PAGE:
While many English teachers, and I have been one, get a bit fed up with the emphasis on STEM subjects, to the detriment of the humanities, we do understand their value and we do want to embrace the new technologies as a way of engaging with students. Technology needs to provide tools that improve the learning experience of students and teachers, rather than being a distinct unrelated field of study. We need to continue to provide opportunities where students work in groups, where they learn social skills like compromise, conflict resolution and how to play nicely with others. 

New skills are old skills.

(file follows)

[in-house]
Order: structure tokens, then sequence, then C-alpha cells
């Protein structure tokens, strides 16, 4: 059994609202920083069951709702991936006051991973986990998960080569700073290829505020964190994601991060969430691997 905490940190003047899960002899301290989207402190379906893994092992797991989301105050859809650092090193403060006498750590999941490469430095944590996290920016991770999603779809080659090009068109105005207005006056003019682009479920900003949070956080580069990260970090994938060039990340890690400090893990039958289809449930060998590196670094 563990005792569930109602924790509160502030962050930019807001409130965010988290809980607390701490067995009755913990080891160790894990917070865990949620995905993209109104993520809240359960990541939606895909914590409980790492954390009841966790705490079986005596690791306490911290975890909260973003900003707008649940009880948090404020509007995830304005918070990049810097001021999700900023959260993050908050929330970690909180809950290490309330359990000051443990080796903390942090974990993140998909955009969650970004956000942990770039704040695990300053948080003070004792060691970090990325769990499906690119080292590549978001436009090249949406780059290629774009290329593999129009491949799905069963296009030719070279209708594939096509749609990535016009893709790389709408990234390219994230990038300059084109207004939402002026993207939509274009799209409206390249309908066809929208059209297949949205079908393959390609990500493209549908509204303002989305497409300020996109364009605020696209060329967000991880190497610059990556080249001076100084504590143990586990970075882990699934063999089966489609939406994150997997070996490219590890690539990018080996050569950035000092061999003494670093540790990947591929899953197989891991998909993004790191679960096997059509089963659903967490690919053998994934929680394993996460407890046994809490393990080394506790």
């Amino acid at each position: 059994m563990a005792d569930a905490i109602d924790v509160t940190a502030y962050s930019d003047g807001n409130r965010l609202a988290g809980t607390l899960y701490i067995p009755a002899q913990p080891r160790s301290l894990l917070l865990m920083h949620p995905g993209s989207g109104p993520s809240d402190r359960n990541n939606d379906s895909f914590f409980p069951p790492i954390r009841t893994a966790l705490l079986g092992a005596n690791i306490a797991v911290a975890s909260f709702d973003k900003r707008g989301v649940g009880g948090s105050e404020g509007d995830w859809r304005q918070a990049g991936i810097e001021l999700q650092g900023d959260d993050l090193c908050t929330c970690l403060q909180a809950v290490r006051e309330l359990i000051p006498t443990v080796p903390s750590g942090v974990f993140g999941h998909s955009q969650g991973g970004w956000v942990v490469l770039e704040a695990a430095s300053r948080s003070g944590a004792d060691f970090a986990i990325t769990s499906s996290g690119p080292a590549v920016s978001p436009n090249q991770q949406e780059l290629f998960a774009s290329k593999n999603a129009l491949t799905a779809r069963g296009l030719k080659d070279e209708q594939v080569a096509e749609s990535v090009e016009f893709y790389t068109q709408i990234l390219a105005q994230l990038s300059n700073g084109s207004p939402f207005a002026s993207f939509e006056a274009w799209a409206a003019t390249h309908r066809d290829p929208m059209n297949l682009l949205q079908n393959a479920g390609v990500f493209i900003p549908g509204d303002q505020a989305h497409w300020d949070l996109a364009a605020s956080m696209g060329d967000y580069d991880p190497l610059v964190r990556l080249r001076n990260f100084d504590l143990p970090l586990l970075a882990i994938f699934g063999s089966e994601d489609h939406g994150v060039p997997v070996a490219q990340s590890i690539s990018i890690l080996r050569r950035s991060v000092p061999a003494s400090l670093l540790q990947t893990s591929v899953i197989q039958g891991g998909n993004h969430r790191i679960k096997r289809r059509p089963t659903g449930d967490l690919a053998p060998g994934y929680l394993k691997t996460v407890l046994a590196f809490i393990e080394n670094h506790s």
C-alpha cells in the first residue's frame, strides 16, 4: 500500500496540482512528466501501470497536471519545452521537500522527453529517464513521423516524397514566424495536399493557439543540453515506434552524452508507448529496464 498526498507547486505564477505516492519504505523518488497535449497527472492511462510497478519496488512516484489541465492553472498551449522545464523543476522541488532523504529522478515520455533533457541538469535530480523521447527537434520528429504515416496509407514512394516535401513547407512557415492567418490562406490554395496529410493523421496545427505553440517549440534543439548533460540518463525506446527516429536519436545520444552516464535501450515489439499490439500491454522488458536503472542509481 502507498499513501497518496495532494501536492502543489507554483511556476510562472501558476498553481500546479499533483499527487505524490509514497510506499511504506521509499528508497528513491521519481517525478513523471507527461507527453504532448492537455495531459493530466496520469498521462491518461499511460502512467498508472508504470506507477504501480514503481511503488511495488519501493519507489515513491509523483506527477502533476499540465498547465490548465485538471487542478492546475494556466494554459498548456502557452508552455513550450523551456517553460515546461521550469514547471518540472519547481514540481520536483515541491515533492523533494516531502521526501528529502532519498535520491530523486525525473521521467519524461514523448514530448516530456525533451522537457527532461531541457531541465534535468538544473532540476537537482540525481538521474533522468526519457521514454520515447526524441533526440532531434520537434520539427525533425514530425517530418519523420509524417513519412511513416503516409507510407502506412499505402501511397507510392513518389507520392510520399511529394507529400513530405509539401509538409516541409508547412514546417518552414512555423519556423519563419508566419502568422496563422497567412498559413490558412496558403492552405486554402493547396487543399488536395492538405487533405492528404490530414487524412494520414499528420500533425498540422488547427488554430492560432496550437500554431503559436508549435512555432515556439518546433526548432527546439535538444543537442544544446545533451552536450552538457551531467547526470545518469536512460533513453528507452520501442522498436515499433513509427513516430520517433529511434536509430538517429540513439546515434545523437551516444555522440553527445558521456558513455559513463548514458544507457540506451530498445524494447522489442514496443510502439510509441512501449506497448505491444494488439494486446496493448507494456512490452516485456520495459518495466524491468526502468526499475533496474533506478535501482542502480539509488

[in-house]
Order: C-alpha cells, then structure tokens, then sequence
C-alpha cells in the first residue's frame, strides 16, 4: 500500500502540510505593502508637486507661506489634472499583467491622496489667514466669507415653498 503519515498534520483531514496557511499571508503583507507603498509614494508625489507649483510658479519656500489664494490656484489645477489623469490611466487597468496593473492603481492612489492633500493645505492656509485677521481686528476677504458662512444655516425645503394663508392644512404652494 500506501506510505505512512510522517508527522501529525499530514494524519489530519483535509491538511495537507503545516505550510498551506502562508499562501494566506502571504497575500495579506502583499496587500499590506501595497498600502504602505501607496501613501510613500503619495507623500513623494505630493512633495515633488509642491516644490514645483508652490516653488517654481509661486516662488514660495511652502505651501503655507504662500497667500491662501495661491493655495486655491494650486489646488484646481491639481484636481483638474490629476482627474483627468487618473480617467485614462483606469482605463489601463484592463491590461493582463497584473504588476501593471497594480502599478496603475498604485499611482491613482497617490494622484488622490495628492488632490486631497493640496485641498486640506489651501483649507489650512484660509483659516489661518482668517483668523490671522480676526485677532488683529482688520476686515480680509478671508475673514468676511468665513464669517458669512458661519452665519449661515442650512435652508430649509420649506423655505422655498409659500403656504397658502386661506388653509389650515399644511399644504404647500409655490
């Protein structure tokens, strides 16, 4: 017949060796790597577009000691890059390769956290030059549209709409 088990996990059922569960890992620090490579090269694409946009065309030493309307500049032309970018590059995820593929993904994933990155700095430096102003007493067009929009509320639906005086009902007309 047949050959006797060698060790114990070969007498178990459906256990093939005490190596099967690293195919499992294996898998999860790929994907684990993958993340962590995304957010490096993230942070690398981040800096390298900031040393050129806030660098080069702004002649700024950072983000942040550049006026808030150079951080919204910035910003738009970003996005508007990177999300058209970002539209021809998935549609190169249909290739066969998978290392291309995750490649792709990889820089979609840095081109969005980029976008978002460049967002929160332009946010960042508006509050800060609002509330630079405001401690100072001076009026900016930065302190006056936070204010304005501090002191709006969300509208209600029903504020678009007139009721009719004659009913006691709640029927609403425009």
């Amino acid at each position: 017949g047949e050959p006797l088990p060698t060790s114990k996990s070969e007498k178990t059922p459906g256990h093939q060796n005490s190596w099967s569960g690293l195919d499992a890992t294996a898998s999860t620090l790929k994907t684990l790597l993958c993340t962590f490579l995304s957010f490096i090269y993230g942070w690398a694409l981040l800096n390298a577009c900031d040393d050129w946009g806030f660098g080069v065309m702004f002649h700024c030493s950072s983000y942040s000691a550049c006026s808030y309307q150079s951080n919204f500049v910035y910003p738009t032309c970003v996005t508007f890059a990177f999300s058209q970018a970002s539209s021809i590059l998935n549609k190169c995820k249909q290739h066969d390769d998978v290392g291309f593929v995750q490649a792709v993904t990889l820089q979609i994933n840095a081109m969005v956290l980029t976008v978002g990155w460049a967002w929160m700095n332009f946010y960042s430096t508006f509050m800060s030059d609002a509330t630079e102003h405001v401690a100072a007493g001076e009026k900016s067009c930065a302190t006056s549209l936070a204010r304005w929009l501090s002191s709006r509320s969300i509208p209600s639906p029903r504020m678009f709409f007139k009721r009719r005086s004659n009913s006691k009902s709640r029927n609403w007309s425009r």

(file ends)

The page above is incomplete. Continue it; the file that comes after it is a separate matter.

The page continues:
Another really cool article I discovered was written by Emily Tate and published on EdSurge on June 12th last year. Titled Students in Tech Say Soft Skills and the Arts Set Them Up for Success, the attached media was a photo of a seven person panel of young, smart, tertiary tech students. Each of the panellists recounted their experiences applying for jobs and internships and the skills that employers were looking for. The ability to think critically, to solve complex problems, to communicate, collaborate and adapt was more important than their tech ability. Partly because tech changes so rapidly that what tech students know now is likely to be redundant by the time they complete their degree. Also, as was mentioned by Satell in his article, ‘high-value work today is being done in teams.’